Boy, that sure was some crisis
Wall Street banks in $70bn staff payout
Pay and bonus deals equivalent to 10% of US government bail-out package
Imagine if we had not had the bailout bill! The Wall Street types who shit the worldwide bed might have missed their outlandish compensation! One shudders to think.
But we’re safe now; at least until their bonuses come due next year, when we’ll have to have another emergency to make sure they get paid.
I just turned 44, which kind of sucks, but as they say, it’s better than the alternative. I think I’ve been old for a long long time, but now I have to admit it. Virtual World have been growing up, too, and my feelings are somewhat the same. Despite reports by Gartner and Forrester, articles in the Wall Street Journal, Business Week and Information Week, and even popular press like the LA Times, I still hadn’t quite caught on to the idea that we now have an industry. But when I saw Christian Renaud’s blog, I had to admit that “Virtual Worlds” is an industry category, and I’m in it. None of these articles are about the technology (what I do), but about what people do with it and how businesses make money with it. I guess it’s better than the alternative. OK, it’s pretty cool, but kind of weird. This stuff isn’t household technology or household names yet. The future is here. It’s just not evenly distributed yet. It’s an interesting life-span inflection point.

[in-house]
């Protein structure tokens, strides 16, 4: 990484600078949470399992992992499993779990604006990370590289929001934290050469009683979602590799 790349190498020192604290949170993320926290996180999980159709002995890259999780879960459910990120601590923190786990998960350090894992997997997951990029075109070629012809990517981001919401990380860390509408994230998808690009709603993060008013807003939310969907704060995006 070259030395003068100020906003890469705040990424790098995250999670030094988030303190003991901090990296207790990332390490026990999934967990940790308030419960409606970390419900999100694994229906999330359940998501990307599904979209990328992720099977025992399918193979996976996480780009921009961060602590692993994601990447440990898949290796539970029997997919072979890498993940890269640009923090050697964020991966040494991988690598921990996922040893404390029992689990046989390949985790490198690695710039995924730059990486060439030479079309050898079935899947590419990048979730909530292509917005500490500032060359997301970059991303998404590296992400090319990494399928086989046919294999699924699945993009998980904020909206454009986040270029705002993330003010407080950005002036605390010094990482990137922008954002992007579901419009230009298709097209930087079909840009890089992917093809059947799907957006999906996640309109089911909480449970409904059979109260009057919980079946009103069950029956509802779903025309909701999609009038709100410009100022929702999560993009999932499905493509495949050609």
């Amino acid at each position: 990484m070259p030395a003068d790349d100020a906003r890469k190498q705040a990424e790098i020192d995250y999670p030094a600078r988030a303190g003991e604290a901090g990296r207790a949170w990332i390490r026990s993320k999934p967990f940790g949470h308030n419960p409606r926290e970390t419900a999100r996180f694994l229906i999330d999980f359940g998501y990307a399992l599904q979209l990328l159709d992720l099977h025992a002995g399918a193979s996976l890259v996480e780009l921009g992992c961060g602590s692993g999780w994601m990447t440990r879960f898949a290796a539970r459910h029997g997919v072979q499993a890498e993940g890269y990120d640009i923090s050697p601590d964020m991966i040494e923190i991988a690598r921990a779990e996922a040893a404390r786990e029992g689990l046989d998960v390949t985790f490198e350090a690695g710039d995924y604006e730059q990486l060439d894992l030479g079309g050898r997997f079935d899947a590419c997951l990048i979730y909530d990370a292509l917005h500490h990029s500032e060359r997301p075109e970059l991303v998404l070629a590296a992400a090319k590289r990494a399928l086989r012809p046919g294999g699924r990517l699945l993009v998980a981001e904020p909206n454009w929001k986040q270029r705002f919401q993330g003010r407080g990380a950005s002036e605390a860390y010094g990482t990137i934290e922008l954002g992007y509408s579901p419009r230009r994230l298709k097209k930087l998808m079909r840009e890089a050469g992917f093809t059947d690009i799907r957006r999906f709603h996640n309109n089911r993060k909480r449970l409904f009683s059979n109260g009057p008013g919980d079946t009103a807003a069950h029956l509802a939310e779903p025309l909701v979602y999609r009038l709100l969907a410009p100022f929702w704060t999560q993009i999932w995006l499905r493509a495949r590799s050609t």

Yesterday, in the still pre-Murdoch Wall Street Journal, Siobhan Gorman brings us the deeply disturbing but unsurprising news:
NSA’s Domestic Spying Grows
As Agency Sweeps Up Data
Terror Fight Blurs
Line Over Domain;
I try not to gloat, but it’s impossible not to take a certain amount of satisfaction in the Wall Street Journal‘s confirmation on Nov. 16 that Google intends to bid in the 700 MHz auction in January, regardless of whether it has partners in a bidding consortium. This confirms my prediction back on August 2 in Econoklastic that Chairman Martin’s refusal to impose a wholesale open access condition on the C block would not prevent Google from bidding, despite naysayers in the press and on Wall Street.
The underlying reality is that Google needs a third broadband pipe to escape imposition of monopoly rents by the wireline and cable carriers, since net neutrality provisions with real enforcement teeth are nowhere to be seen on the horizon: that means do it themselves or get someone to do it for them. That reality hasn’t changed, and the guys at Google clearly recognise this fact. I am equally heartened by assurances from Google counsel Rick Whitt at a conference in NYC week before last that Google still intends to implement its full wholesale open access business plan over any spectrum it obtains in the 700 MHz auction.
Posted in Econoklastic, General
Also tagged assurances, c block, chairman martin, consortium, google, horizon, mhz auction, monopoly, net neutrality, open access, wall street journal
I just got a phone call. It was Fox News calling to tell me “shocking news about Hillary Clinton.”
I wonder who they had to pay to get around the fact that I’m on state and federal “do not call” lists.
And these guys just bought the Wall Street Journal.